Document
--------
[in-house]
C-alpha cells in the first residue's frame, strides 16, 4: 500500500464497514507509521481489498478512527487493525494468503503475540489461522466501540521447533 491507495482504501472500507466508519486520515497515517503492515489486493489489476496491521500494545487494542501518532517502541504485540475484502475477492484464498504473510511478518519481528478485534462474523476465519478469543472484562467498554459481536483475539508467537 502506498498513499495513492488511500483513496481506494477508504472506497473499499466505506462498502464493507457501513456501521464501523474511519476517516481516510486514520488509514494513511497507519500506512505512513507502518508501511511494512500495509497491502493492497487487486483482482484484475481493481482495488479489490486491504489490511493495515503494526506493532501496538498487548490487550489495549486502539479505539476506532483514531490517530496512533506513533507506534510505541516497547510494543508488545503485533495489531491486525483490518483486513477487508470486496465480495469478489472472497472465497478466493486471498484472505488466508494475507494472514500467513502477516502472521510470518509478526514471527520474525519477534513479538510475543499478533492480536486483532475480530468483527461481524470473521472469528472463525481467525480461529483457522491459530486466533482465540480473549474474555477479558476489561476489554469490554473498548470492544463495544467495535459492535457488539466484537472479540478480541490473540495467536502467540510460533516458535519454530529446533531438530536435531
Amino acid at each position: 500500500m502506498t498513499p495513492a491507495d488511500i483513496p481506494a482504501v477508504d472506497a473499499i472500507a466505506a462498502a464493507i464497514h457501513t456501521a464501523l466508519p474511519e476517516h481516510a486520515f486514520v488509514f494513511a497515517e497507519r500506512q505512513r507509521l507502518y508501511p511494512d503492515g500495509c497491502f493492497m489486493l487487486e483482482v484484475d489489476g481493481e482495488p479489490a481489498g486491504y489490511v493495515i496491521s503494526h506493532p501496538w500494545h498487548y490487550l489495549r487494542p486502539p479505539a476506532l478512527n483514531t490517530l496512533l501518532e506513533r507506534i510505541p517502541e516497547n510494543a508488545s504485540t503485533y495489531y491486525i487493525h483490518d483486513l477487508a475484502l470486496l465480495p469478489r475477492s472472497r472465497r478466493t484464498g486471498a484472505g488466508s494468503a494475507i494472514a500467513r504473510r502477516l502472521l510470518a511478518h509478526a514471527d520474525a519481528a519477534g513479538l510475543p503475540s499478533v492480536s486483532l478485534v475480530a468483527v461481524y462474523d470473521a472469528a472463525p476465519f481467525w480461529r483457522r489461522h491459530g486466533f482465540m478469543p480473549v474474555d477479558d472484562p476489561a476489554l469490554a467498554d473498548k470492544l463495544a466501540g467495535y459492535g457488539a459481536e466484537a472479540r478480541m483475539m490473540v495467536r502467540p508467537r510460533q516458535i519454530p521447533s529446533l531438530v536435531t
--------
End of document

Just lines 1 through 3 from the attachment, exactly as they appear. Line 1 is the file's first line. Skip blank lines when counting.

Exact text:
[in-house]
C-alpha cells in the first residue's frame, strides 16, 4: 500500500464497514507509521481489498478512527487493525494468503503475540489461522466501540521447533 491507495482504501472500507466508519486520515497515517503492515489486493489489476496491521500494545487494542501518532517502541504485540475484502475477492484464498504473510511478518519481528478485534462474523476465519478469543472484562467498554459481536483475539508467537 502506498498513499495513492488511500483513496481506494477508504472506497473499499466505506462498502464493507457501513456501521464501523474511519476517516481516510486514520488509514494513511497507519500506512505512513507502518508501511511494512500495509497491502493492497487487486483482482484484475481493481482495488479489490486491504489490511493495515503494526506493532501496538498487548490487550489495549486502539479505539476506532483514531490517530496512533506513533507506534510505541516497547510494543508488545503485533495489531491486525483490518483486513477487508470486496465480495469478489472472497472465497478466493486471498484472505488466508494475507494472514500467513502477516502472521510470518509478526514471527520474525519477534513479538510475543499478533492480536486483532475480530468483527461481524470473521472469528472463525481467525480461529483457522491459530486466533482465540480473549474474555477479558476489561476489554469490554473498548470492544463495544467495535459492535457488539466484537472479540478480541490473540495467536502467540510460533516458535519454530529446533531438530536435531
Amino acid at each position: 500500500m502506498t498513499p495513492a491507495d488511500i483513496p481506494a482504501v477508504d472506497a473499499i472500507a466505506a462498502a464493507i464497514h457501513t456501521a464501523l466508519p474511519e476517516h481516510a486520515f486514520v488509514f494513511a497515517e497507519r500506512q505512513r507509521l507502518y508501511p511494512d503492515g500495509c497491502f493492497m489486493l487487486e483482482v484484475d489489476g481493481e482495488p479489490a481489498g486491504y489490511v493495515i496491521s503494526h506493532p501496538w500494545h498487548y490487550l489495549r487494542p486502539p479505539a476506532l478512527n483514531t490517530l496512533l501518532e506513533r507506534i510505541p517502541e516497547n510494543a508488545s504485540t503485533y495489531y491486525i487493525h483490518d483486513l477487508a475484502l470486496l465480495p469478489r475477492s472472497r472465497r478466493t484464498g486471498a484472505g488466508s494468503a494475507i494472514a500467513r504473510r502477516l502472521l510470518a511478518h509478526a514471527d520474525a519481528a519477534g513479538l510475543p503475540s499478533v492480536s486483532l478485534v475480530a468483527v461481524y462474523d470473521a472469528a472463525p476465519f481467525w480461529r483457522r489461522h491459530g486466533f482465540m478469543p480473549v474474555d477479558d472484562p476489561a476489554l469490554a467498554d473498548k470492544l463495544a466501540g467495535y459492535g457488539a459481536e466484537a472479540r478480541m483475539m490473540v495467536r502467540p508467537r510460533q516458535i519454530p521447533s529446533l531438530v536435531t